PEMF therapy has also been researched for its role in pain management, especially for conditions like chronic migraines and tension headaches. By altering pain signals in the brain and addressing underlying inflammation, PEMF can offer a non-invasive option for pain relief.(16-17) Furthermore, there are indications that PEMF therapy can positively impact cognitive functions, including memory and concentration, by improving neural efficiency and brain wave modulation.(18) The positive cognitive effects are particularly relevant for aging populations and those at risk of cognitive decline.

      Brainwave frequencies and functions:

      • Delta waves ‚Äď (0.1 ‚Äď 4 Hz) (sleep)
      • Theta waves ‚Äď (4 ‚Äď 7 Hz) (learning and meditative state)
      • Alpha waves ‚Äď (8 ‚Äď 15 Hz) (familiar activities and relaxation; these decrease if something out of the ordinary is observed)
      • "Mu" waves ‚Äď (7.5 ‚Äď 12.5 Hz) (rhythm that supports other functions)
      • SMR waves ‚Äď (12.5 ‚Äď 15.5 Hz) (rhythm that supports other functions)
      • Beta waves ‚Äď (16 ‚Äď 31 Hz) (cognitive performance and mental activity).
      • Gamma waves ‚Äď (32 ‚Äď 140 Hz) (working, active working)

      PEMF therapy may also help in mood regulation and mental health. Studies suggest its potential to improve conditions such as depression and anxiety, possibly by influencing neurotransmitter levels and neural pathways.(19-20) PEMF therapy can enhance sleep quality by promoting relaxation and positively affecting brain wave patterns, benefiting those with insomnia or sleep disturbances.(21)

      Interestingly, PEMF therapy's potential to boost neuroplasticity ‚ÄĒ the brain's ability to form new neural connections ‚ÄĒ is promising for learning enhancement and recovery from brain injuries.(22-24) Additionally, its effects on reducing brain inflammation and stress make it a fascinating option for a holistic approach to brain health.(25)¬†

      For brain PEMF therapy, we recommend the cutting-edge and scientifically validated Neorhythm OmniPEMF device. NeoRhythm offers the only non-invasive technology that lets you choose your state of mind. Designed to help you calm down, sleep better, relax, de-stress, increase focus and more.

       

      PEMF Therapy's Impact on Different Organ Systems

      1. Musculoskeletal System: PEMF therapy is effective in healing bone and muscle issues like osteoarthritis and fractures. It strengthens bones and helps them heal quicker, along with soft body parts.(26)
      2. Nervous System: Studies show that PEMFT has positive effects on neuroplasticity, aiding recovery from traumatic brain injuries and strokes. Additionally, it helps in managing chronic pain and neuropathic conditions.
      3. Cardiovascular System: It helps improve blood flow, decrease swelling, and improve a part of the body that lines our blood vessels. This could be useful for dealing with health problems such as high blood pressure and issues in the small arteries far from our heart.
      4. Immune System: PEMF treatment can modify the body's immune reaction, which might help with diseases caused by immune system problems and strengthen overall immune defense.(27)
      5. Gastrointestinal System: Early research shows that PEMF could help reduce signs and symptoms of irritable bowel syndrome (IBS).(28) 

      PEMF therapy uses low-frequency (0‚Äď40 Hz) and low-intensity (10‚Äď200 milligauss) radiation, which is very close to the ground vibration level of 3‚Äď60 Hz (so-called Schumann resonance).(29-30) Various frequencies can stimulate different tissues to achieve the desired health effects (see table below).(31) The most commonly used frequency is 10 Hz. Similarly, many potentially harmful technological devices use significantly higher frequencies, such as smartphones (450-2700 MHz) and wireless base stations (2.4-5.9 GHz).(32-33)¬†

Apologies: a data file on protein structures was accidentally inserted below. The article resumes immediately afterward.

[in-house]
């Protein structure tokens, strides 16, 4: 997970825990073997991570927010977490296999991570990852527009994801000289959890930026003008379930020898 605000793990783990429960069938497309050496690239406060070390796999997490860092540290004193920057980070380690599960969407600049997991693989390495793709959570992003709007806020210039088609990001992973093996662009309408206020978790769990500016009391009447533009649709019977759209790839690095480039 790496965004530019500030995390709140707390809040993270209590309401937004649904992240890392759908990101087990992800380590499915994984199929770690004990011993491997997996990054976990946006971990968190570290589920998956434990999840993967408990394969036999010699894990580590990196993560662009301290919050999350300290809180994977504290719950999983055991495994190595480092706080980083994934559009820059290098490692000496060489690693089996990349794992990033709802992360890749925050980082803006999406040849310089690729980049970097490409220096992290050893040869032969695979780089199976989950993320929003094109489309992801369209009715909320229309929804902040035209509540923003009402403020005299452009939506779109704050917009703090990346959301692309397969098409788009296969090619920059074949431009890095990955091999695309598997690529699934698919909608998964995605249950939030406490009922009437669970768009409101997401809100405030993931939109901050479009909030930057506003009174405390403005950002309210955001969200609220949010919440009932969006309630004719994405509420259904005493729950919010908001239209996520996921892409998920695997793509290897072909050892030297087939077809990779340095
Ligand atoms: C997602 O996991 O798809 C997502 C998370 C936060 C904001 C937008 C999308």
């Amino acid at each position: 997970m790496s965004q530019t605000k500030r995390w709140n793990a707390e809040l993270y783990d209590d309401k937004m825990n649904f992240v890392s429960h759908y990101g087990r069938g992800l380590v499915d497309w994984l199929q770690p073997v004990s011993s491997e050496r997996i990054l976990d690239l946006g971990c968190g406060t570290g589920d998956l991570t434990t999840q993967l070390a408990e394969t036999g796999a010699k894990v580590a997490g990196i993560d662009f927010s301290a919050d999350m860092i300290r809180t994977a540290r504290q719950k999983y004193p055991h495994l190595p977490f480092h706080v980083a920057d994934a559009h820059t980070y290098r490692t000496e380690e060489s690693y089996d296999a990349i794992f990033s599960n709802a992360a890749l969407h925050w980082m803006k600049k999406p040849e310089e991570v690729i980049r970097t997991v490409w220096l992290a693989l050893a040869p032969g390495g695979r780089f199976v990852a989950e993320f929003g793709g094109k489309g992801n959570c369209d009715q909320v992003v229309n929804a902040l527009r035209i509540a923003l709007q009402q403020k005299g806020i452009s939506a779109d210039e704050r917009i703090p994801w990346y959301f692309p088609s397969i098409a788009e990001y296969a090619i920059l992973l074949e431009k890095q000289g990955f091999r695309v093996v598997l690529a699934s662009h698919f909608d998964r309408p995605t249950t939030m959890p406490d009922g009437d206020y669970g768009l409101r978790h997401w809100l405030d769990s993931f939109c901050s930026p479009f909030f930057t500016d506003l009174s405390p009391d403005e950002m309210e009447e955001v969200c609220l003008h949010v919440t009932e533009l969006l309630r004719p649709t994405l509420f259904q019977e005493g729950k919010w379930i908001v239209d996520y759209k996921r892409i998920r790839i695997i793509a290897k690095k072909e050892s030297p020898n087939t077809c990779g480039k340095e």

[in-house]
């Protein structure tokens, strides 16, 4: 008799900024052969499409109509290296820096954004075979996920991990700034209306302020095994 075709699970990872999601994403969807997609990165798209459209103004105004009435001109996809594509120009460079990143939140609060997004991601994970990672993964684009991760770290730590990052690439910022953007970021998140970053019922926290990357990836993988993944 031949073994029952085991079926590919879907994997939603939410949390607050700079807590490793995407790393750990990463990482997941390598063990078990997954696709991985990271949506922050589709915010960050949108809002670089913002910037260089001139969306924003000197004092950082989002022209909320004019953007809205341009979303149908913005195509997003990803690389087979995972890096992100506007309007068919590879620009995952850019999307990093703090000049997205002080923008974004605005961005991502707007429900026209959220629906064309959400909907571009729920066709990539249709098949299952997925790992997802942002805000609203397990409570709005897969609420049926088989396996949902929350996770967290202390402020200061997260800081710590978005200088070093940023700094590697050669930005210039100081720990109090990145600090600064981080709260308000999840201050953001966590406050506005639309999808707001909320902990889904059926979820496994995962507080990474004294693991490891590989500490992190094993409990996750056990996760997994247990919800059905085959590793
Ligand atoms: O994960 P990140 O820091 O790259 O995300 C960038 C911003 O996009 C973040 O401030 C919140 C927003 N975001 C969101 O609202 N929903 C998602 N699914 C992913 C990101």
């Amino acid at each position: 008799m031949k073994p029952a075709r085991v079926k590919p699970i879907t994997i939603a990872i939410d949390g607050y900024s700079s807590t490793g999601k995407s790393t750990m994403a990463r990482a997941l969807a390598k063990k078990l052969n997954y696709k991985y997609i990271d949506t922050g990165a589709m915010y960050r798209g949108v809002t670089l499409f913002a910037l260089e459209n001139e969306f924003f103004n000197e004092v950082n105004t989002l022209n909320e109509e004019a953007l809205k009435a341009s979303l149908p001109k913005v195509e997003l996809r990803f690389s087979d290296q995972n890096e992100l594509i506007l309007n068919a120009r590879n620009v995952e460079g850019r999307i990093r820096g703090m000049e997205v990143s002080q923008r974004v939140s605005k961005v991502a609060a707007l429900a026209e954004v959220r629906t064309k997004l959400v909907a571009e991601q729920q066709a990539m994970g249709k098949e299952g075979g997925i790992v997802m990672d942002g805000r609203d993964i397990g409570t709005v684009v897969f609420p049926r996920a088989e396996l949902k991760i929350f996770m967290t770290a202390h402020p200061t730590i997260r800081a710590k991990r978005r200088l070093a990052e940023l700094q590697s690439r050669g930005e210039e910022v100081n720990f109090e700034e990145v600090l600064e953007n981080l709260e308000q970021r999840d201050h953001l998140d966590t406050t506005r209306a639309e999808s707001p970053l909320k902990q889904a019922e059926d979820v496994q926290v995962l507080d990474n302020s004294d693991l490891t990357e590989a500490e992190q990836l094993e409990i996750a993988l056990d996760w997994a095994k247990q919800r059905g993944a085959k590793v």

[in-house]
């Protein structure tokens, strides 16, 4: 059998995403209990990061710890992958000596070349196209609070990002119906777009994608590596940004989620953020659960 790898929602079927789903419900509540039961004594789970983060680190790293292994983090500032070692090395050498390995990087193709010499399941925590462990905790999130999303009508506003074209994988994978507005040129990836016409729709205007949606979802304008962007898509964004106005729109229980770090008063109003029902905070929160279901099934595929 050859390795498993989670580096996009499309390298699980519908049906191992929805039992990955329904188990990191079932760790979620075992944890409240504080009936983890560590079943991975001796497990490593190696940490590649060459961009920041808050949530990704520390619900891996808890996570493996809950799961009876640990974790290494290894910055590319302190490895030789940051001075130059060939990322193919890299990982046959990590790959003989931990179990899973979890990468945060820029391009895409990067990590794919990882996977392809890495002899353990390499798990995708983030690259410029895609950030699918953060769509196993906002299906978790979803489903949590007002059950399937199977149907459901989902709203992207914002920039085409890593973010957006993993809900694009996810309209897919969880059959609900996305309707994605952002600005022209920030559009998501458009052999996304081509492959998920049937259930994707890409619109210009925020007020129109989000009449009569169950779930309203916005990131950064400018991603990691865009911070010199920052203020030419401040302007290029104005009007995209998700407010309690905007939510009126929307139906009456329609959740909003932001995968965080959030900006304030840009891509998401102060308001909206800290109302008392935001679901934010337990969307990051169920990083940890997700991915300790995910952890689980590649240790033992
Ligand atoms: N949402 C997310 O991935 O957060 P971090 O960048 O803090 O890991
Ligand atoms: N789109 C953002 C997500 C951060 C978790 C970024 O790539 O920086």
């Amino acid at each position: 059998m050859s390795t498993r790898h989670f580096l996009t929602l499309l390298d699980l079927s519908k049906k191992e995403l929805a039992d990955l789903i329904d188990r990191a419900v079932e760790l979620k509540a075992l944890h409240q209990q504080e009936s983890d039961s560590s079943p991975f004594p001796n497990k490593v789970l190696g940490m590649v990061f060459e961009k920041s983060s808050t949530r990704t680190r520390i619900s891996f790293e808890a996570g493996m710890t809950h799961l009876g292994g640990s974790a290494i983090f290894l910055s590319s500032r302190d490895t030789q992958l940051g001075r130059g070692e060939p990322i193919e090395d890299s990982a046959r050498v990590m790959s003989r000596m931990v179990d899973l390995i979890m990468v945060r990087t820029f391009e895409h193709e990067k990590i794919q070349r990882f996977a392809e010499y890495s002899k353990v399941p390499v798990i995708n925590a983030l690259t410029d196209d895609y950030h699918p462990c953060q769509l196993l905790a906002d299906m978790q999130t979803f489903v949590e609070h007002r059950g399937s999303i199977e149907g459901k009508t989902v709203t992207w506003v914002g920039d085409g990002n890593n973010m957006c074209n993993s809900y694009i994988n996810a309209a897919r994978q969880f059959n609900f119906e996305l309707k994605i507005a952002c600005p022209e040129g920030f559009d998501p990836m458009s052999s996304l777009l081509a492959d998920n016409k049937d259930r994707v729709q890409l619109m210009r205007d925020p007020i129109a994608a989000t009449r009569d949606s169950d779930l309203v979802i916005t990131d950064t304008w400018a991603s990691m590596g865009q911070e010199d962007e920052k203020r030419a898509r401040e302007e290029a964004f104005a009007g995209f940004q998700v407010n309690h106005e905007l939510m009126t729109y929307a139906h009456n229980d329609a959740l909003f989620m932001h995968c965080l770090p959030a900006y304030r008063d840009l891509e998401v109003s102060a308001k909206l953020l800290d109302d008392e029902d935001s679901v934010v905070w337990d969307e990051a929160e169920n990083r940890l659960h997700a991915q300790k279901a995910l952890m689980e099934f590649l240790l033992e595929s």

Image: Effects of different frequencies at the tissue level.

      Source: Oschman, J. (2016). Energy Medicine: The Scientific Basis (2nd edition). London: Elsevier" for the original context and scientific accuracy.

      Conclusion

      PEMF (Pulsed Electromagnetic Field) therapy significantly advances medical and self-administered treatments, offering broad therapeutic benefits across various organ systems. Its non-invasive nature and effectiveness in improving cellular function and promoting healing make it a practical and effective tool in preventive and integrated healthcare. While it shows promise in pain management, bone healing, and nervous system recovery, its full potential is still being explored. Ongoing research is essential to understand its capabilities further and expand its medical applications. As studies continue, PEMF therapy holds the potential to revolutionize aspects of patient care and wellness, demonstrating a unique blend of safety and efficacy in treatment similar to other non-invasive treatment methods, such as photobiomodulation and light therapies.

      Scientific References:

      1. Bassett, C. & Pawluk, R. & Pilla, A. (1974). Acceleration of fracture repair by¬†electromagnetic fields. A surgically noninvasive method. Annals of the New York Academy of Sciences 238: 242‚Äď262.
      2. Bassett, C. & Pawluk, R. & Pilla, A. (1974). Augmentation of bone repair by inductively¬†coupled electromagnetic fields. Science 184 (4136): 575‚Äď577.
      3. Flatscher, J., Pavez Lori√®, E., Mittermayr, R., Meznik, P., Slezak, P., Redl, H., & Slezak, C. (2023). Pulsed Electromagnetic Fields (PEMF)‚ÄĒPhysiological Response and Its Potential in Trauma Treatment.¬†International Journal of Molecular Sciences,¬†24(14), 11239.
      4. Luigi, C. & Tiziano, P. (2020). Mechanisms of Action And Effects of Pulsed Electromagnetic Fields (PEMF) in Medicine. Journal of Medical Research and Surgery 1 (6): 1-4.
      5. Mansourian, M., & Shanei, A. (2021). Evaluation of pulsed electromagnetic field effects: A systematic review and meta-analysis on highlights of two decades of research in vitro studies. BioMed Research International 6647497.